After Chandi Chowk, I head to the Jama Masjid, India’s largest mosque. An old gorgeous architectural building with the typical architectural “balloons” (that’s that I call the hot air balloon looking domes of the mosques) floating above the city. Being a Muslim country, I’m stared at a lot, my clothing, especially tank tops (shoulders uncovered, fitted), the way I carry myself. I’ve learned QUICKLY to ignore it. It’s very interesting b/c the men would NEVER disrespect a Muslim woman the way they disrespect Western women. It’s also infuriating, I want to smack every man I walk past, but I refrain, obv... I’ll be hung and stoned in no time if I sass myself around India, creating a ruckus. But at the Jama Masjid, it was dreadful, not to mention, um…sacreligious. I was swaddled from head to toe before entry because of my “offensive” clothing. I looked like the baby Jesus, walking and female, and yeah, 31. Then, on entry, I was hissed at and followed by disgusting Muslim men, with leering, lusty looks dripping from their features. And these men are bold, they look you in the eyes, they speak to you, uttering dirty, perverted things. I try very, very hard to just ignore and focus forward. Sometimes it’s really hard. I’m not good at biting my tongues, as we all know. Two teenage boys (around 15, maybe) followed me around the the duration of time I was at the mosque going “I love your breasts, I want to squeeze your breasts. I love you American. Can I touch you? Let me touch you.” I MEAN……. They would be put to death if I were a Muslim woman. But all rules (shocker) go out the window with foreigners. I didn’t stay at the Jama Masjid too long, as you might imagine…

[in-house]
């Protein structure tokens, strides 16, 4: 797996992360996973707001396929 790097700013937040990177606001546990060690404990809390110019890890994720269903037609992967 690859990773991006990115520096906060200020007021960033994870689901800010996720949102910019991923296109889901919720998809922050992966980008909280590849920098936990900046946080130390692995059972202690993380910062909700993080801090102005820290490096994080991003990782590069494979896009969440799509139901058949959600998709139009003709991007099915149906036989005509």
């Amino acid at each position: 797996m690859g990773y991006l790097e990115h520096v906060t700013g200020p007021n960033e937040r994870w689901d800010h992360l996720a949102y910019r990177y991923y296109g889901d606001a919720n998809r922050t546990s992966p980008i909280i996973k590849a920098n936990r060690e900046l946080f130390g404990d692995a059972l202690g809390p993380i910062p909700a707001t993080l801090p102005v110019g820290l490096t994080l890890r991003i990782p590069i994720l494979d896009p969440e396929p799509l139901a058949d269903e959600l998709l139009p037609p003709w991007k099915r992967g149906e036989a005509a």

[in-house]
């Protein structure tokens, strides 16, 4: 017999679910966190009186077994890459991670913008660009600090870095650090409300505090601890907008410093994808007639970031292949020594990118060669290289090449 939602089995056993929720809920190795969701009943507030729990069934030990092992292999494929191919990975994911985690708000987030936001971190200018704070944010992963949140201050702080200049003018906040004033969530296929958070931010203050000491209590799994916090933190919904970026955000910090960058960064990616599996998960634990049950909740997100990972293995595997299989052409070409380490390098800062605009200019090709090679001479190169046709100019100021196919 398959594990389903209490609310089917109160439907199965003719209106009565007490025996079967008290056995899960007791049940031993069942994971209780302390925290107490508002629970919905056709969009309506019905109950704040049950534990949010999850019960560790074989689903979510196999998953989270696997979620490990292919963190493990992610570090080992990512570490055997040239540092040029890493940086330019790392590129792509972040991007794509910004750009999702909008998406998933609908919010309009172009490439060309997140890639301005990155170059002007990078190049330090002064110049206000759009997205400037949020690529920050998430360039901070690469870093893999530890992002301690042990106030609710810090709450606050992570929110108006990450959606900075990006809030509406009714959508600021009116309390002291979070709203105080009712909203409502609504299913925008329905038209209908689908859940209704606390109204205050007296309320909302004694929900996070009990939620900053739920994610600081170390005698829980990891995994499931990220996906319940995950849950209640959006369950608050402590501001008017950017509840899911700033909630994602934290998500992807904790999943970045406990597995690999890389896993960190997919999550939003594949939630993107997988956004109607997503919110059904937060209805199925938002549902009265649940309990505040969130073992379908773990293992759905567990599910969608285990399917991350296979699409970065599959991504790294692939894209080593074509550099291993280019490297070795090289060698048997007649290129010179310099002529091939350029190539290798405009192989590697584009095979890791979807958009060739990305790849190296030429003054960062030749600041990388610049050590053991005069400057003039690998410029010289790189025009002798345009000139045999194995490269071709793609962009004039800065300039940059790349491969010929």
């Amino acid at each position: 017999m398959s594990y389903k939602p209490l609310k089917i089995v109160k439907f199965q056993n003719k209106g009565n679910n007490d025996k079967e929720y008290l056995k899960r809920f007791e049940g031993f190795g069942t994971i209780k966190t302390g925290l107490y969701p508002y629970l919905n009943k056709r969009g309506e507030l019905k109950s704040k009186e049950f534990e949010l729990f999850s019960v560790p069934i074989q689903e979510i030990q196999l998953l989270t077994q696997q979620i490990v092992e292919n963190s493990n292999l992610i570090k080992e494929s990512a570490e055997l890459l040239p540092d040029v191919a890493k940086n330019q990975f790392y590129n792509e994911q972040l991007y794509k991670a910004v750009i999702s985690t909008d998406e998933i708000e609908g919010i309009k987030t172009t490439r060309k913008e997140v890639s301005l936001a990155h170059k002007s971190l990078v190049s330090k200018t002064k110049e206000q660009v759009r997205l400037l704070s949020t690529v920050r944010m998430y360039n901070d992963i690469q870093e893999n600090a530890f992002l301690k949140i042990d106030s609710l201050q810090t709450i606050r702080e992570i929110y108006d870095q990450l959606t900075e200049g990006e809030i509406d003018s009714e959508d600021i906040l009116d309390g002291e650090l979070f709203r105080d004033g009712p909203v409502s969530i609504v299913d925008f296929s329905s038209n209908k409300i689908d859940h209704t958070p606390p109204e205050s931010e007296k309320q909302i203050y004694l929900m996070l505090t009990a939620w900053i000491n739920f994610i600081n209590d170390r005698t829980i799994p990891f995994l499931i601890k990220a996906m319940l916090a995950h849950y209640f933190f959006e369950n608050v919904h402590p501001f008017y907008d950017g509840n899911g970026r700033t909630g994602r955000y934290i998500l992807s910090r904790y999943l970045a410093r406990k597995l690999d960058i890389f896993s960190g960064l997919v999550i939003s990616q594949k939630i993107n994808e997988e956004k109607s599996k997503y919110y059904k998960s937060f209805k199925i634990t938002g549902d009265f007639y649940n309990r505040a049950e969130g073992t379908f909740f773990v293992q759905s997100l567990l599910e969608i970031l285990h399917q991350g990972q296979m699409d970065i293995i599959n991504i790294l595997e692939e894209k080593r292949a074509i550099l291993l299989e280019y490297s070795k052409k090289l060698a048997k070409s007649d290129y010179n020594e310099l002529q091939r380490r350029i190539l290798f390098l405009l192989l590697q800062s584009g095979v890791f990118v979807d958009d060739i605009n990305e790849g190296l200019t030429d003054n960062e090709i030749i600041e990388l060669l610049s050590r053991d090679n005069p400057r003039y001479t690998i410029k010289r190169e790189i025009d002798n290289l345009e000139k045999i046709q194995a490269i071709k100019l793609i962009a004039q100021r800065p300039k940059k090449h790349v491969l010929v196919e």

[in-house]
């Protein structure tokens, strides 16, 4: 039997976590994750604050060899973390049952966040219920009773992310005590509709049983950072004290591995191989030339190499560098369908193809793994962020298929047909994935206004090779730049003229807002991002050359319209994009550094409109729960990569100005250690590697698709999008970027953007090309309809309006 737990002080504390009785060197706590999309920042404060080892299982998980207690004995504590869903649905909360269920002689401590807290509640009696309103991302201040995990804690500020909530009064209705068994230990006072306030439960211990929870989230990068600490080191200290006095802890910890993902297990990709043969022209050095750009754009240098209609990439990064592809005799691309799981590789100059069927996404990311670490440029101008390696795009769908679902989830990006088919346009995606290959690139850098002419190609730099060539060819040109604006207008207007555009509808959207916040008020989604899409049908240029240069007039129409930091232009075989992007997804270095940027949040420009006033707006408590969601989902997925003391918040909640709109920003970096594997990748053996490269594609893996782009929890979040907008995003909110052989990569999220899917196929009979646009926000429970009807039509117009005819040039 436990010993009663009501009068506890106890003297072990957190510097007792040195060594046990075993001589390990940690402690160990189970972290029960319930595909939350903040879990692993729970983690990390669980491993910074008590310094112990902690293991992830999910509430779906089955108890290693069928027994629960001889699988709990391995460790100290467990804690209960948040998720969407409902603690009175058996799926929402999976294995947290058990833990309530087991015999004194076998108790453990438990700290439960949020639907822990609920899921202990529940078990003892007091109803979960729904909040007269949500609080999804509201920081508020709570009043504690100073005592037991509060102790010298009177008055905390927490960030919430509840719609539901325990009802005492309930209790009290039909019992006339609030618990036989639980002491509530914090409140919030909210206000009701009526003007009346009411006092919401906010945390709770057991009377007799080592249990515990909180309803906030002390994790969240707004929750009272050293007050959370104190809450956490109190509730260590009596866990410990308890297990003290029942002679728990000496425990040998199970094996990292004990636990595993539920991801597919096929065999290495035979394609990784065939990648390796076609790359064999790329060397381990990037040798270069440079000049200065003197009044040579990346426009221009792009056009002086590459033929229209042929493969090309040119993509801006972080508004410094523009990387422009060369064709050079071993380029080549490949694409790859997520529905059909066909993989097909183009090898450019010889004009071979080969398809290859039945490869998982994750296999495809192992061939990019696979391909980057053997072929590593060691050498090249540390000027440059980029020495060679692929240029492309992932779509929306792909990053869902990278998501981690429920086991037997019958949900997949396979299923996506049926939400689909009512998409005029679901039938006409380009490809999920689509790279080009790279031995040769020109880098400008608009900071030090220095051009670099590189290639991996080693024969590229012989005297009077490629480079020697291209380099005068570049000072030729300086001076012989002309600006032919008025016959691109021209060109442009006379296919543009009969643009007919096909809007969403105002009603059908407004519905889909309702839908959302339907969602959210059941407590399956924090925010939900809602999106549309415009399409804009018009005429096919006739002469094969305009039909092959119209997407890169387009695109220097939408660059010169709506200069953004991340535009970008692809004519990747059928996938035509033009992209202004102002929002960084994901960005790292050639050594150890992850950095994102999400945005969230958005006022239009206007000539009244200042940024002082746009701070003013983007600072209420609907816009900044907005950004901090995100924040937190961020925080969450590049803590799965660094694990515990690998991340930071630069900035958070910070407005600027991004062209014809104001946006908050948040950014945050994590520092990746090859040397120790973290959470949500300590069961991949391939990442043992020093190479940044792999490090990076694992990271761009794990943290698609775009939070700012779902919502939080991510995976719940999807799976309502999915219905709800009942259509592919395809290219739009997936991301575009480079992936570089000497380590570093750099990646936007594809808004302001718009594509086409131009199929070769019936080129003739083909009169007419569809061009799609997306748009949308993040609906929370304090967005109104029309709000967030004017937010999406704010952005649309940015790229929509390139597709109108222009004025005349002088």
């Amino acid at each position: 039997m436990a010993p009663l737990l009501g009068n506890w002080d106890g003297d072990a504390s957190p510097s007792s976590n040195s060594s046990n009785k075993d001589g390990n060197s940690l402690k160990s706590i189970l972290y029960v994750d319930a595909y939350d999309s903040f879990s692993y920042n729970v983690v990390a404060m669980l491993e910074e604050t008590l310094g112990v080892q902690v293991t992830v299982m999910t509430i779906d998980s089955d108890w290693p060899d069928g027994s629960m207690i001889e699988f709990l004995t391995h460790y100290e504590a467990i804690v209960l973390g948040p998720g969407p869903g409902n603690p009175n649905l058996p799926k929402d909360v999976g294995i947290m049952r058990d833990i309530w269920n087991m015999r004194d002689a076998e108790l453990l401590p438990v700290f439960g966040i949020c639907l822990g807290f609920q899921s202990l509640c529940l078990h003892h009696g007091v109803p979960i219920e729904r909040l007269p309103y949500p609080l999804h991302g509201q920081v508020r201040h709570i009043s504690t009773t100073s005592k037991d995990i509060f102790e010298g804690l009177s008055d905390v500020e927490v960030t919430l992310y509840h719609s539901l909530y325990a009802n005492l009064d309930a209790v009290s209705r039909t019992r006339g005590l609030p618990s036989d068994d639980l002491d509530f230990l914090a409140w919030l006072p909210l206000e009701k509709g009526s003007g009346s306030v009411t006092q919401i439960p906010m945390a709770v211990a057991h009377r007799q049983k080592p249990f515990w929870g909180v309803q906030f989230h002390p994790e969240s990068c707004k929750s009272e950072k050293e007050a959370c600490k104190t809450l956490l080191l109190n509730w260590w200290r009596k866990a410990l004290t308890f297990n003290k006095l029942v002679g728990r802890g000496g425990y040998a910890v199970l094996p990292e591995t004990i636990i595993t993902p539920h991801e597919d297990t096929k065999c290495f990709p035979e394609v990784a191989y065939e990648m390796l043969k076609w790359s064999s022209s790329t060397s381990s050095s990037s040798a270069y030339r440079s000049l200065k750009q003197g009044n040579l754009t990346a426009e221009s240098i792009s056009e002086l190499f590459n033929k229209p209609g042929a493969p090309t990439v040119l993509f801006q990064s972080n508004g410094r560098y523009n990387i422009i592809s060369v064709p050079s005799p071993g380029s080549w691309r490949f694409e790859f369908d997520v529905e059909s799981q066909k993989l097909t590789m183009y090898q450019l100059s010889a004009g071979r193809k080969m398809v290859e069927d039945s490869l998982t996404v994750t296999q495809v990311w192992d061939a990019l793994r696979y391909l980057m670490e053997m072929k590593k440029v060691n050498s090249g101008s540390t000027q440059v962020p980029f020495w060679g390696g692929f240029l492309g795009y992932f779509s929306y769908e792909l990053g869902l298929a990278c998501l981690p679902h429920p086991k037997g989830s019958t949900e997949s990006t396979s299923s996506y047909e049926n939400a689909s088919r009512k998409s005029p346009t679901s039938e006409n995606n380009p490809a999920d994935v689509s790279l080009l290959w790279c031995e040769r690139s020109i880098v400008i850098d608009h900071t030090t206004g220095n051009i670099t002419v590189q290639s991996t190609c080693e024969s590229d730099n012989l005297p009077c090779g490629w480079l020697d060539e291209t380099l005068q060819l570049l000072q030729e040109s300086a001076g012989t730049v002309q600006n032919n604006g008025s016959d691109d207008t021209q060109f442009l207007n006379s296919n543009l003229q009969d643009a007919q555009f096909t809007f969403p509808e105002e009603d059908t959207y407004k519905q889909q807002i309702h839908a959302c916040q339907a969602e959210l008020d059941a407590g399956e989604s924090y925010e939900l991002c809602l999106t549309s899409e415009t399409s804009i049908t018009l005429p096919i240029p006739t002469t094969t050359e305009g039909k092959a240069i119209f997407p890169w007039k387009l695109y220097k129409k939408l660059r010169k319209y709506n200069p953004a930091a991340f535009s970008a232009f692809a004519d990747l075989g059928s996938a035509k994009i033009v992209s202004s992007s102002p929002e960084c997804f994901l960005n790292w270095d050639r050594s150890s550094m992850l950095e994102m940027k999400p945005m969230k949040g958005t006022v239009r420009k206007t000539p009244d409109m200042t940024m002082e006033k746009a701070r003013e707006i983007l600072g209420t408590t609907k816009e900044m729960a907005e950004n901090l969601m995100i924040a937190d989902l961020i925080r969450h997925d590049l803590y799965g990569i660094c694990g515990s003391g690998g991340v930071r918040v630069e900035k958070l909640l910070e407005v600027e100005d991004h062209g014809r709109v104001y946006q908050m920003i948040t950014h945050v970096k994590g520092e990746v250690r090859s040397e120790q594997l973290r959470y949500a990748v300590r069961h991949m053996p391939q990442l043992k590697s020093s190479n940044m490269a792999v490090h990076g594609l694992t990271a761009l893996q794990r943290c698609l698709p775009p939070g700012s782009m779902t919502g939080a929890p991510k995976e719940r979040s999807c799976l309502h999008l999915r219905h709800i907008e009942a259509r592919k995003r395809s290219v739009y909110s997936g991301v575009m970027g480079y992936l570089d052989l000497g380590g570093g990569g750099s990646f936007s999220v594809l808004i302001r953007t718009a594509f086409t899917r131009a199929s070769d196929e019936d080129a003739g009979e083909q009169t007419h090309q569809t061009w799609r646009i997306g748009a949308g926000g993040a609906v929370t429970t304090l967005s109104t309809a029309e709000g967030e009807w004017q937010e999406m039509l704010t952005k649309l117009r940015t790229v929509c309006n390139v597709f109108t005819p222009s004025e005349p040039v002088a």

Then, I went to lunch. Ok….I’ve tried everything at this point. Dosa, Dal, Paneer, Kebabs, Aloo, Nam, Pokhra, Masala, Biryani, Tandoori. EW, EW, EW... I just can’t get into it. I love spice, I love the ingredients, but the way they’re put together here just DOESN’T work for me. It’s like spice mush with lots of ghee (the fat they use) floating on top. When I got to town, I said to Matt “I’m ONLY eating Indian food for three weeks. Big talker, me. Day three, he’s like – I don’t feel well, I think I’m going to get some soup from Chinese. My eyes lit up! YES YES YES, sounds great. I don’t even Chinese at home! So…yeah. Food sucks. And I have 2 more weeks of it . . . Instead, I eat lots of fruits. My P’s – pineapple, papaya and pomegranate are staples. And, ready kids….bananas. I know, I know, I’ve been a banana basher my whole life, shooting down sharing banana desserts all the time. Well…I love them now. The fruit, not the flavoring, mind you. I peeled a banana and ate it the other day, publicly. It felt amazing. I felt so cool. Peeling, eating a banana. I’ve never done that before. Like, carried one in my backpack and had it for snack. I had to come to India to realize this. The irony….
On that note – I’m going to go grab a banana and explore more of India. There’s just so much to see. More soon on Agra, Mumbai and the rest…